Readout of White House Listening Session on Tech Platform Accountability – The White House

The White House
1600 Pennsylvania Ave NW
Washington, DC 20500
Although tech platforms can help keep us connected, create a vibrant marketplace of ideas, and open up new opportunities for bringing products and services to market, they can also divide us and wreak serious real-world harms. The rise of tech platforms has introduced new and difficult challenges, from the tragic acts of violence linked to toxic online cultures, to deteriorating mental health and wellbeing, to basic rights of Americans and communities worldwide suffering from the rise of tech platforms big and small.

Today, the White House convened a listening session with experts and practitioners on the harms that tech platforms cause and the need for greater accountability. In the meeting, experts and practitioners identified concerns in six key areas: competition; privacy; youth mental health; misinformation and disinformation; illegal and abusive conduct, including sexual exploitation; and algorithmic discrimination and lack of transparency.

One participant explained the effects of anti-competitive conduct by large platforms on small and mid-size businesses and entrepreneurs, including restrictions that large platforms place on how their products operate and potential innovation. Another participant highlighted that large platforms can use their market power to engage in rent-seeking, which can influence consumer prices.

Several participants raised concerns about the rampant collection of vast troves of personal data by tech platforms. Some experts tied this to problems of misinformation and disinformation on platforms, explaining that social media platforms maximize “user engagement” for profit by using personal data to display content tailored to keep users’ attention—content that is often sensational, extreme, and polarizing. Other participants sounded the alarm about risks for reproductive rights and individual safety associated with companies collecting sensitive personal information, from where their users are physically located to their medical histories and choices. Another participant explained why mere self-help technological protections for privacy are insufficient. And participants highlighted the risks to public safety that can stem from information recommended by platforms that promotes radicalization, mobilization, and incitement to violence.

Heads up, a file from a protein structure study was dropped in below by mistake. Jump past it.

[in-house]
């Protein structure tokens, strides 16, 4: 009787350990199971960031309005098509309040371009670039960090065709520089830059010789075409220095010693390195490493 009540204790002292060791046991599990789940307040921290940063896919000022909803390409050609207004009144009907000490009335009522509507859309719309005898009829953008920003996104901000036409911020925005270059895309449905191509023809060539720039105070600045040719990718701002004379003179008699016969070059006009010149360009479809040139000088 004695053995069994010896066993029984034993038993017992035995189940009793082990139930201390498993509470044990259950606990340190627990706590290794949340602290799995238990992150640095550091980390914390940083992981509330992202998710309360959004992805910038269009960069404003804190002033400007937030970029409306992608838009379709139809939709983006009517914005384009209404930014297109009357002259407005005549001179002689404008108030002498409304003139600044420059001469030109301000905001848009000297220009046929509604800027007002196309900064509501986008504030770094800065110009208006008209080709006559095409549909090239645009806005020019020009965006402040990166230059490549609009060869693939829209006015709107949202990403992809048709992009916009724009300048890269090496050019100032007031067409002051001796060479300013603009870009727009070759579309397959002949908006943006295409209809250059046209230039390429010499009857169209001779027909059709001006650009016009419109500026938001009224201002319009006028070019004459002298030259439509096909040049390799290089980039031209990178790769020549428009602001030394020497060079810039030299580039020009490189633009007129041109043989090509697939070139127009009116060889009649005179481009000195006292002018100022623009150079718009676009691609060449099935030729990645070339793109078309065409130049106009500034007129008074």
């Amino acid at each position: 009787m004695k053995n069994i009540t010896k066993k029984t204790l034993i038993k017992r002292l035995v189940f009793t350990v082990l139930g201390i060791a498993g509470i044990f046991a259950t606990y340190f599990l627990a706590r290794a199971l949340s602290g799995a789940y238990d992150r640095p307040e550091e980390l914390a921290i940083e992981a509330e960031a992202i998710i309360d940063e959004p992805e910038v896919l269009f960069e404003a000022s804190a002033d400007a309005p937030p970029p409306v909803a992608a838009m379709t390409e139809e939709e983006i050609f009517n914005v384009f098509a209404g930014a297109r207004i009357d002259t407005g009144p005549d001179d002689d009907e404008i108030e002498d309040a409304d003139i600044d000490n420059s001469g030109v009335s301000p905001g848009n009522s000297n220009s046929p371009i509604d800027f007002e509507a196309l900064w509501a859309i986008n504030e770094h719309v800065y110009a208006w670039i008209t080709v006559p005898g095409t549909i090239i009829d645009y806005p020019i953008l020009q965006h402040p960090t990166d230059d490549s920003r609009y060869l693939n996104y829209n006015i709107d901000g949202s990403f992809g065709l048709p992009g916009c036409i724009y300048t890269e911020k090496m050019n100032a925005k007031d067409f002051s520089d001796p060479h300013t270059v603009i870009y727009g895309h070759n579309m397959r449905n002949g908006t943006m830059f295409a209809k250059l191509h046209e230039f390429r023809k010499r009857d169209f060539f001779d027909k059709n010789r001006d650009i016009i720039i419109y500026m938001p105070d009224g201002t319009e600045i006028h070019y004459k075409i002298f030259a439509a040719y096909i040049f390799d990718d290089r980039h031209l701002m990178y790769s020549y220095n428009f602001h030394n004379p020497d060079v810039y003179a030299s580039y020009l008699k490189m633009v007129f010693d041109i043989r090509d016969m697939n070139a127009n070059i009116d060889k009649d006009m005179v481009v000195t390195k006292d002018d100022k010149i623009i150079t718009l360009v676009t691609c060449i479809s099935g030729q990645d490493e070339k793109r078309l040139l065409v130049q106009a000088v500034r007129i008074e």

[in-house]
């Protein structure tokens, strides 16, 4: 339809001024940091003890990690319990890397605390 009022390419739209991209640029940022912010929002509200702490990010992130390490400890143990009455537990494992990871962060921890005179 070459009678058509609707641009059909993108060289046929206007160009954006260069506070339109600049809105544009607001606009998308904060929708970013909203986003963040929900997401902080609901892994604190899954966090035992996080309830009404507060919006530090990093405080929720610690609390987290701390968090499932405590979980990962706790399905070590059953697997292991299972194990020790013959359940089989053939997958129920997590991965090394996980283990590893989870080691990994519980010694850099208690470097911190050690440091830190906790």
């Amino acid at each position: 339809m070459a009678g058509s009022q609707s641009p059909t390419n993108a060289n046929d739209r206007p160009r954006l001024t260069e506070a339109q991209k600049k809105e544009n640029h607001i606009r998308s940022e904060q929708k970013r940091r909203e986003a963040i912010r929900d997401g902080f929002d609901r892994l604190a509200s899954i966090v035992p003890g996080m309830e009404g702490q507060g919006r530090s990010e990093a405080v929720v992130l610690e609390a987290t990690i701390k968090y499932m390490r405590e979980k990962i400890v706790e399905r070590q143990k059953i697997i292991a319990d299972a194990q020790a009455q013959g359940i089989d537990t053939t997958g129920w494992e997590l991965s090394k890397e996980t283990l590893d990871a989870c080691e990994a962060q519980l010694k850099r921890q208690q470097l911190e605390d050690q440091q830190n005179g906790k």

Multiple experts explained that technology now plays a central role in access to critical opportunities like job openings, home sales, and credit offers, but that too often companies’ algorithms display these opportunities unequally or discriminatorily target some communities with predatory products. The experts also explained that that lack of transparency means that the algorithms cannot be scrutinized by anyone outside the platforms themselves, creating a barrier to meaningful accountability.

One expert explained the risks of social media use for the health and wellbeing of young people, explaining that while for some, technology provides benefits of social connection, there are also significant adverse clinical effects of prolonged social media use on many children and teens’ mental health, as well as concerns about the amount of data collected from apps used by children, and the need for better guardrails to protect children’s privacy and prevent addictive use and exposure to detrimental content. Experts also highlighted the magnitude of illegal and abusive conduct hosted or disseminated by platforms, but for which they are currently shielded from being held liable and lack adequate incentive to reasonably address, such as child sexual exploitation, cyberstalking, and the non-consensual distribution of intimate images of adults.

The White House officials closed the meeting by thanking the experts and practitioners for sharing their concerns. They explained that the Administration will continue to work to address the harms caused by a lack of sufficient accountability for technology platforms. They further stated that they will continue working with Congress and stakeholders to make bipartisan progress on these issues, and that President Biden has long called for fundamental legislative reforms to address these issues.

Attendees at today’s meeting included:

Principles for Enhancing Competition and Tech Platform Accountability
With the event, the Biden-Harris Administration announced the following core principles for reform:
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The White House
1600 Pennsylvania Ave NW
Washington, DC 20500

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